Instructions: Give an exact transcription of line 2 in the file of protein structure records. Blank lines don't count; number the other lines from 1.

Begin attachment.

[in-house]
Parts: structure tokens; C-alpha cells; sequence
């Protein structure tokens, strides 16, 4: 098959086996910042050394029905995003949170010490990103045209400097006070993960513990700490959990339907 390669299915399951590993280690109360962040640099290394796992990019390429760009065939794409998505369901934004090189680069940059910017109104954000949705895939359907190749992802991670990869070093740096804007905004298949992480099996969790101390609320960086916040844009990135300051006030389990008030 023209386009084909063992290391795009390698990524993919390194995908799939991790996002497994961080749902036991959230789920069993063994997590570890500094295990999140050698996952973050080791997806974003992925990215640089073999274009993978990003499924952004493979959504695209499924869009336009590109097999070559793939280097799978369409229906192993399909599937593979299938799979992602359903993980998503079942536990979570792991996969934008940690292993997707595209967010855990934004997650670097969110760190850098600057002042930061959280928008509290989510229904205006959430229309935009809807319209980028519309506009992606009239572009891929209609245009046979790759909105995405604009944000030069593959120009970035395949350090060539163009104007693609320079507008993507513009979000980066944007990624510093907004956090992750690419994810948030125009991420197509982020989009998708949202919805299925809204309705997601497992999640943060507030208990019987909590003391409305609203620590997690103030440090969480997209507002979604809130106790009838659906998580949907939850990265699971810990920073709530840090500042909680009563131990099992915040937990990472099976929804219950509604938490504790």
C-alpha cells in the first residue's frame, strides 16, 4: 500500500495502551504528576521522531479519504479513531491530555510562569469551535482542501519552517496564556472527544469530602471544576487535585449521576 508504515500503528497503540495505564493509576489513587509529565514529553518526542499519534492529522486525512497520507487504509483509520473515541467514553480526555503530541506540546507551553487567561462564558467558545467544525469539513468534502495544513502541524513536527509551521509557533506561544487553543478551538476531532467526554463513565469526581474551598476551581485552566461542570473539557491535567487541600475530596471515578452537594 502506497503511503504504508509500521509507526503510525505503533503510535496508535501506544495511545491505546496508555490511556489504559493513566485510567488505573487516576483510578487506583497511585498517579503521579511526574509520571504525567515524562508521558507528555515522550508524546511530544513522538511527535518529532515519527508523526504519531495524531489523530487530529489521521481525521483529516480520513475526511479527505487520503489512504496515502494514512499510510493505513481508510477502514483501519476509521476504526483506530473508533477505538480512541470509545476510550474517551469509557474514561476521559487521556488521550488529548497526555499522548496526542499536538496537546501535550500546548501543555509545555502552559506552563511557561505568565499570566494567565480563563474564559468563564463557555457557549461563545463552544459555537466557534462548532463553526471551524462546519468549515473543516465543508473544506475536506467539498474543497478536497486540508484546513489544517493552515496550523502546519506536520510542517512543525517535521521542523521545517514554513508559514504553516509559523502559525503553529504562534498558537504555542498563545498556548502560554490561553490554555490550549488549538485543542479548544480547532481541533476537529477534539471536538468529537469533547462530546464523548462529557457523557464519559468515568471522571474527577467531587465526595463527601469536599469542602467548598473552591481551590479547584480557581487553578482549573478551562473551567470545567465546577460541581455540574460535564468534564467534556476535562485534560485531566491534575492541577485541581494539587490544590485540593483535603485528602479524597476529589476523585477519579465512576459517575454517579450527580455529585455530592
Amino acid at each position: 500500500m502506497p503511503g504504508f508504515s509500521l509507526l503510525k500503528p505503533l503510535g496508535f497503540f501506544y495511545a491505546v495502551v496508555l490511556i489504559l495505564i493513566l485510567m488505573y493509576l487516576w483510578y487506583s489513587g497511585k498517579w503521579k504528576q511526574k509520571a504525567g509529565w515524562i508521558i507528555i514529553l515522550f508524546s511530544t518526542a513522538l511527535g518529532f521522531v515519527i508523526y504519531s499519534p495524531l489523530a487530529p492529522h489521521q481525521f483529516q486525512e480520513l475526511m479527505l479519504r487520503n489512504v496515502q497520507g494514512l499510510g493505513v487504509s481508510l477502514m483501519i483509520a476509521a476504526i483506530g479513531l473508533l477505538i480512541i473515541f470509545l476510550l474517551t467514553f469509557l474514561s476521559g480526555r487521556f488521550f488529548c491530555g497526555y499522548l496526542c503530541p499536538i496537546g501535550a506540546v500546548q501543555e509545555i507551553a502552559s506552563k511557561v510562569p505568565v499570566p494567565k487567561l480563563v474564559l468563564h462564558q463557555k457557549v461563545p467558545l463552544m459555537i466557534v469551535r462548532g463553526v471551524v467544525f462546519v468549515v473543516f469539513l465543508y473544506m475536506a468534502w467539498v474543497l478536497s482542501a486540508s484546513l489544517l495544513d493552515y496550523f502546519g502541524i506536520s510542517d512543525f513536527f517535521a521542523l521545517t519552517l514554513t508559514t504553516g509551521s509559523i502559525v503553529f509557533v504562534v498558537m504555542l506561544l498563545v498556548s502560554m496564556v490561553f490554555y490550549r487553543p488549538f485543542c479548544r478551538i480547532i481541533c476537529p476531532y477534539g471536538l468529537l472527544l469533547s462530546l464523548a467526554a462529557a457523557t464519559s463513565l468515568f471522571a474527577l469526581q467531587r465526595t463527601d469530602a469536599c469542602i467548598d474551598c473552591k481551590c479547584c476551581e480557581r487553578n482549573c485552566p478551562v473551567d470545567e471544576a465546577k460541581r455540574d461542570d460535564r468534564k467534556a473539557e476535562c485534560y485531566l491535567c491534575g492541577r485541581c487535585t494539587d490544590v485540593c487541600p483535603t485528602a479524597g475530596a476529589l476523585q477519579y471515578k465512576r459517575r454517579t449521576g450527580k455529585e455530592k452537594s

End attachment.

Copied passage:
Parts: structure tokens; C-alpha cells; sequence